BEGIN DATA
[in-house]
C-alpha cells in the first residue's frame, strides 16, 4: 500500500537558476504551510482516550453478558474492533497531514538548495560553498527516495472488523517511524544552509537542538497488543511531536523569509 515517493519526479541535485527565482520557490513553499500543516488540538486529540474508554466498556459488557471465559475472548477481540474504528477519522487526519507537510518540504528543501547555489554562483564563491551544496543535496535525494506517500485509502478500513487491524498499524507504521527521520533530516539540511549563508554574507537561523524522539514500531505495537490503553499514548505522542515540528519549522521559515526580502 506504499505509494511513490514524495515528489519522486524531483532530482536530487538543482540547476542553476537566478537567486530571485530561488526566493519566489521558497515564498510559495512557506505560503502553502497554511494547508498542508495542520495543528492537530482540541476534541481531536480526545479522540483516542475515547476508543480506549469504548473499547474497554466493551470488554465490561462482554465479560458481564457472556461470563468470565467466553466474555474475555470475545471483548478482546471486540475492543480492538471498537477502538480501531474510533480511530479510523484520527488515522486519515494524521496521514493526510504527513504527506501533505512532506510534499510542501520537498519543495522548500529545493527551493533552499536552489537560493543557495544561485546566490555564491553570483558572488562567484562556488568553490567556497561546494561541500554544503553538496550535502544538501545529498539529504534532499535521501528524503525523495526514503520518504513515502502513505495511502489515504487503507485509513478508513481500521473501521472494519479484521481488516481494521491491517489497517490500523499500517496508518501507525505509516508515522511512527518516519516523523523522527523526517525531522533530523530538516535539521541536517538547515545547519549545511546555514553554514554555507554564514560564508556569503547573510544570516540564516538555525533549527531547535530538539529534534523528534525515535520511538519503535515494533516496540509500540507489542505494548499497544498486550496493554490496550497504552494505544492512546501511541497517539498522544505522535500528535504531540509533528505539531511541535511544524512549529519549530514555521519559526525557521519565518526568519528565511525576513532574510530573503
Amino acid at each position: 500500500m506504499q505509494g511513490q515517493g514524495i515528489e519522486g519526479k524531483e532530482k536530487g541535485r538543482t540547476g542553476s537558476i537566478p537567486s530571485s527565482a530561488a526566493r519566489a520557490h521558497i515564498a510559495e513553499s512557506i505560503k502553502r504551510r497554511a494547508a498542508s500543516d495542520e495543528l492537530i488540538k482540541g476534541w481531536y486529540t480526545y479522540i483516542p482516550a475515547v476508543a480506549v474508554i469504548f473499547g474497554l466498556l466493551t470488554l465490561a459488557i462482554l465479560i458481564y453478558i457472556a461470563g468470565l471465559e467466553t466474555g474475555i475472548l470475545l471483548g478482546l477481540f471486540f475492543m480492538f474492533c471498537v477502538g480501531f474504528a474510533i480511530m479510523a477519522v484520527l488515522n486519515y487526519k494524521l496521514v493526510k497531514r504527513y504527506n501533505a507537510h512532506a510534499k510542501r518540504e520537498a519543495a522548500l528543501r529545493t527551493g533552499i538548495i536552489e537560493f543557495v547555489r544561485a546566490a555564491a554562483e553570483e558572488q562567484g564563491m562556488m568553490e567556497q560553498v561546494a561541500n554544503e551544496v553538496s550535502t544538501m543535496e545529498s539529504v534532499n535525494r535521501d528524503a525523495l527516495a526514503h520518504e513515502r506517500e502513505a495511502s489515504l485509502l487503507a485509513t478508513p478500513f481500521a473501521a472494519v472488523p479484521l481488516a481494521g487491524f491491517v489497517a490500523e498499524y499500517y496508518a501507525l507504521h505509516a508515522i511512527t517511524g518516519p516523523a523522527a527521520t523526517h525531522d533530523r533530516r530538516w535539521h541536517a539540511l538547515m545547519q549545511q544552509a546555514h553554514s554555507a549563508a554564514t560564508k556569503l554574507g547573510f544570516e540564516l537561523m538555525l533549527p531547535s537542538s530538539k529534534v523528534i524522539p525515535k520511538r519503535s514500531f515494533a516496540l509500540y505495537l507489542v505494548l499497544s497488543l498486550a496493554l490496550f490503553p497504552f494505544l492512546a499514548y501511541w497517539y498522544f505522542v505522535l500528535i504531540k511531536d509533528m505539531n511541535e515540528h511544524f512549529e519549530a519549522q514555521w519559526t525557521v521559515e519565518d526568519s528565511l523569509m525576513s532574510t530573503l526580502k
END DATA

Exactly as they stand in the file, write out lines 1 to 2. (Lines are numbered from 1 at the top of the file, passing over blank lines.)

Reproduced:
[in-house]
C-alpha cells in the first residue's frame, strides 16, 4: 500500500537558476504551510482516550453478558474492533497531514538548495560553498527516495472488523517511524544552509537542538497488543511531536523569509 515517493519526479541535485527565482520557490513553499500543516488540538486529540474508554466498556459488557471465559475472548477481540474504528477519522487526519507537510518540504528543501547555489554562483564563491551544496543535496535525494506517500485509502478500513487491524498499524507504521527521520533530516539540511549563508554574507537561523524522539514500531505495537490503553499514548505522542515540528519549522521559515526580502 506504499505509494511513490514524495515528489519522486524531483532530482536530487538543482540547476542553476537566478537567486530571485530561488526566493519566489521558497515564498510559495512557506505560503502553502497554511494547508498542508495542520495543528492537530482540541476534541481531536480526545479522540483516542475515547476508543480506549469504548473499547474497554466493551470488554465490561462482554465479560458481564457472556461470563468470565467466553466474555474475555470475545471483548478482546471486540475492543480492538471498537477502538480501531474510533480511530479510523484520527488515522486519515494524521496521514493526510504527513504527506501533505512532506510534499510542501520537498519543495522548500529545493527551493533552499536552489537560493543557495544561485546566490555564491553570483558572488562567484562556488568553490567556497561546494561541500554544503553538496550535502544538501545529498539529504534532499535521501528524503525523495526514503520518504513515502502513505495511502489515504487503507485509513478508513481500521473501521472494519479484521481488516481494521491491517489497517490500523499500517496508518501507525505509516508515522511512527518516519516523523523522527523526517525531522533530523530538516535539521541536517538547515545547519549545511546555514553554514554555507554564514560564508556569503547573510544570516540564516538555525533549527531547535530538539529534534523528534525515535520511538519503535515494533516496540509500540507489542505494548499497544498486550496493554490496550497504552494505544492512546501511541497517539498522544505522535500528535504531540509533528505539531511541535511544524512549529519549530514555521519559526525557521519565518526568519528565511525576513532574510530573503